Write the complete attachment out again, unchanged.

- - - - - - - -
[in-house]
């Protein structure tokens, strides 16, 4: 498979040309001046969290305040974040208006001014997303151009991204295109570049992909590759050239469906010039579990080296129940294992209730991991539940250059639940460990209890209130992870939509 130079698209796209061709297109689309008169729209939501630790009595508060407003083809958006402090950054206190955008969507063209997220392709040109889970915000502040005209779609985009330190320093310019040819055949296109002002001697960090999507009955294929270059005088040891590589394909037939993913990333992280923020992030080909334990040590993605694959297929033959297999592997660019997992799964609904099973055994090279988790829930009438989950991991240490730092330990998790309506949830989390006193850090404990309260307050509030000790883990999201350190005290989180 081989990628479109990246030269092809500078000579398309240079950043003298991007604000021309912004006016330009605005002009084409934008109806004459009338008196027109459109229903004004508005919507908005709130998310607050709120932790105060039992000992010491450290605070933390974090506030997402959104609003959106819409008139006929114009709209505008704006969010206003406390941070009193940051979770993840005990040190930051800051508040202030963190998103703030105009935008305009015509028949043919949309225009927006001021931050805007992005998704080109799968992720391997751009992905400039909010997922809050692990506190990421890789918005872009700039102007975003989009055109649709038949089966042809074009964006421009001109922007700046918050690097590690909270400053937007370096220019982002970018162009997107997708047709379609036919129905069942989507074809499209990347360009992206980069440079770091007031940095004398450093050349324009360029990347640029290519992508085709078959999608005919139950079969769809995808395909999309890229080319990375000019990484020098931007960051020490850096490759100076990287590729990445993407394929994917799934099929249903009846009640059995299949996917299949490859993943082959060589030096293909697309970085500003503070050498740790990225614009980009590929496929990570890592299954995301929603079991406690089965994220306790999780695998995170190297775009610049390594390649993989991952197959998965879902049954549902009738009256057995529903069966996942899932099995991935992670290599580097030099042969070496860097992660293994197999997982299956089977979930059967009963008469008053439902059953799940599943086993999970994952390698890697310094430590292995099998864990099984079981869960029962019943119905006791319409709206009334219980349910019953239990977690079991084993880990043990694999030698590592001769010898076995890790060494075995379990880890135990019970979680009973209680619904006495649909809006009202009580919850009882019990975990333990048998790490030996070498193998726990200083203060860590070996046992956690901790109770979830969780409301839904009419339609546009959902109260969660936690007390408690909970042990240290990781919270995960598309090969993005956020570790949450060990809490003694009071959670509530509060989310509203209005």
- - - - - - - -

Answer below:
[in-house]
């Protein structure tokens, strides 16, 4: 498979040309001046969290305040974040208006001014997303151009991204295109570049992909590759050239469906010039579990080296129940294992209730991991539940250059639940460990209890209130992870939509 130079698209796209061709297109689309008169729209939501630790009595508060407003083809958006402090950054206190955008969507063209997220392709040109889970915000502040005209779609985009330190320093310019040819055949296109002002001697960090999507009955294929270059005088040891590589394909037939993913990333992280923020992030080909334990040590993605694959297929033959297999592997660019997992799964609904099973055994090279988790829930009438989950991991240490730092330990998790309506949830989390006193850090404990309260307050509030000790883990999201350190005290989180 081989990628479109990246030269092809500078000579398309240079950043003298991007604000021309912004006016330009605005002009084409934008109806004459009338008196027109459109229903004004508005919507908005709130998310607050709120932790105060039992000992010491450290605070933390974090506030997402959104609003959106819409008139006929114009709209505008704006969010206003406390941070009193940051979770993840005990040190930051800051508040202030963190998103703030105009935008305009015509028949043919949309225009927006001021931050805007992005998704080109799968992720391997751009992905400039909010997922809050692990506190990421890789918005872009700039102007975003989009055109649709038949089966042809074009964006421009001109922007700046918050690097590690909270400053937007370096220019982002970018162009997107997708047709379609036919129905069942989507074809499209990347360009992206980069440079770091007031940095004398450093050349324009360029990347640029290519992508085709078959999608005919139950079969769809995808395909999309890229080319990375000019990484020098931007960051020490850096490759100076990287590729990445993407394929994917799934099929249903009846009640059995299949996917299949490859993943082959060589030096293909697309970085500003503070050498740790990225614009980009590929496929990570890592299954995301929603079991406690089965994220306790999780695998995170190297775009610049390594390649993989991952197959998965879902049954549902009738009256057995529903069966996942899932099995991935992670290599580097030099042969070496860097992660293994197999997982299956089977979930059967009963008469008053439902059953799940599943086993999970994952390698890697310094430590292995099998864990099984079981869960029962019943119905006791319409709206009334219980349910019953239990977690079991084993880990043990694999030698590592001769010898076995890790060494075995379990880890135990019970979680009973209680619904006495649909809006009202009580919850009882019990975990333990048998790490030996070498193998726990200083203060860590070996046992956690901790109770979830969780409301839904009419339609546009959902109260969660936690007390408690909970042990240290990781919270995960598309090969993005956020570790949450060990809490003694009071959670509530509060989310509203209005």